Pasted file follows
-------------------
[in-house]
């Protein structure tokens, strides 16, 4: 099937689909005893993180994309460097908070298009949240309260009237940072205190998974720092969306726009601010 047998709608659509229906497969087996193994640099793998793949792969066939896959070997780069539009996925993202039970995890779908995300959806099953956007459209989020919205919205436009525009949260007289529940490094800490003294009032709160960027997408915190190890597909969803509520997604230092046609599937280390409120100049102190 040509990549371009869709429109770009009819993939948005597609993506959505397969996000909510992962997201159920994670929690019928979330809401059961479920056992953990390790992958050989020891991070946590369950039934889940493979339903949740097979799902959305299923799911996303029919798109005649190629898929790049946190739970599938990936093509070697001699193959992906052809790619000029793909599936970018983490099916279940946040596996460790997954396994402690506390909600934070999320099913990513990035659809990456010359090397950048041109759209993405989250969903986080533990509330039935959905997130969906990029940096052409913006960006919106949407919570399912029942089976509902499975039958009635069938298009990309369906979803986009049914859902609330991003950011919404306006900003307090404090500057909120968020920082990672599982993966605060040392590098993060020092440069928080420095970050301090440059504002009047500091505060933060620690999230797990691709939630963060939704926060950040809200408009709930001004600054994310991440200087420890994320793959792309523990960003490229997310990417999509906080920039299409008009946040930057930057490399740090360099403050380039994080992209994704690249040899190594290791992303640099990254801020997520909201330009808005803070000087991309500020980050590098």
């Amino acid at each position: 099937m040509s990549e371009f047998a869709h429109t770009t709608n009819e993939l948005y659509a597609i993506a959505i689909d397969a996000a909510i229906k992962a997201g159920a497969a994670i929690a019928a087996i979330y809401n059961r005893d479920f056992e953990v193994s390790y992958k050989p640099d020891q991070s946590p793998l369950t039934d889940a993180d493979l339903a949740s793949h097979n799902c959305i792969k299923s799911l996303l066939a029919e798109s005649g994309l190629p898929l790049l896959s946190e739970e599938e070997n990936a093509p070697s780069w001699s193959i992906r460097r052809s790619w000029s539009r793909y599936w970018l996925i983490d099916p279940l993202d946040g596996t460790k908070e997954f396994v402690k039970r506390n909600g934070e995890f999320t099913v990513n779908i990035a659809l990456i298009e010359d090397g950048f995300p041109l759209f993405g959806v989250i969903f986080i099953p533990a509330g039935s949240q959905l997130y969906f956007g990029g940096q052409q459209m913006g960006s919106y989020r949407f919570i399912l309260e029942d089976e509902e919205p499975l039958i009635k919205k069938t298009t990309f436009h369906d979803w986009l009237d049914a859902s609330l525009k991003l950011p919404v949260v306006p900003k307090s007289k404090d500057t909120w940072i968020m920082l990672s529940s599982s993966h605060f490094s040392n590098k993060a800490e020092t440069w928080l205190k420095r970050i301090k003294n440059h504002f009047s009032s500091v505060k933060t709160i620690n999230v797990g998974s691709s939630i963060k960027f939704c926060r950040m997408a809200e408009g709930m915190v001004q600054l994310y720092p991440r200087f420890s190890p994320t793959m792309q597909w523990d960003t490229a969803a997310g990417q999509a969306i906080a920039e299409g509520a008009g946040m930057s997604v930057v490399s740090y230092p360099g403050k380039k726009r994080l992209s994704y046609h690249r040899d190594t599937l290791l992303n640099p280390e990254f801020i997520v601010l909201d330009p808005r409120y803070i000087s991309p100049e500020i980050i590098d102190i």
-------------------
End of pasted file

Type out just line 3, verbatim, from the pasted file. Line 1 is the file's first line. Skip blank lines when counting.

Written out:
């Amino acid at each position: 099937m040509s990549e371009f047998a869709h429109t770009t709608n009819e993939l948005y659509a597609i993506a959505i689909d397969a996000a909510i229906k992962a997201g159920a497969a994670i929690a019928a087996i979330y809401n059961r005893d479920f056992e953990v193994s390790y992958k050989p640099d020891q991070s946590p793998l369950t039934d889940a993180d493979l339903a949740s793949h097979n799902c959305i792969k299923s799911l996303l066939a029919e798109s005649g994309l190629p898929l790049l896959s946190e739970e599938e070997n990936a093509p070697s780069w001699s193959i992906r460097r052809s790619w000029s539009r793909y599936w970018l996925i983490d099916p279940l993202d946040g596996t460790k908070e997954f396994v402690k039970r506390n909600g934070e995890f999320t099913v990513n779908i990035a659809l990456i298009e010359d090397g950048f995300p041109l759209f993405g959806v989250i969903f986080i099953p533990a509330g039935s949240q959905l997130y969906f956007g990029g940096q052409q459209m913006g960006s919106y989020r949407f919570i399912l309260e029942d089976e509902e919205p499975l039958i009635k919205k069938t298009t990309f436009h369906d979803w986009l009237d049914a859902s609330l525009k991003l950011p919404v949260v306006p900003k307090s007289k404090d500057t909120w940072i968020m920082l990672s529940s599982s993966h605060f490094s040392n590098k993060a800490e020092t440069w928080l205190k420095r970050i301090k003294n440059h504002f009047s009032s500091v505060k933060t709160i620690n999230v797990g998974s691709s939630i963060k960027f939704c926060r950040m997408a809200e408009g709930m915190v001004q600054l994310y720092p991440r200087f420890s190890p994320t793959m792309q597909w523990d960003t490229a969803a997310g990417q999509a969306i906080a920039e299409g509520a008009g946040m930057s997604v930057v490399s740090y230092p360099g403050k380039k726009r994080l992209s994704y046609h690249r040899d190594t599937l290791l992303n640099p280390e990254f801020i997520v601010l909201d330009p808005r409120y803070i000087s991309p100049e500020i980050i590098d102190i």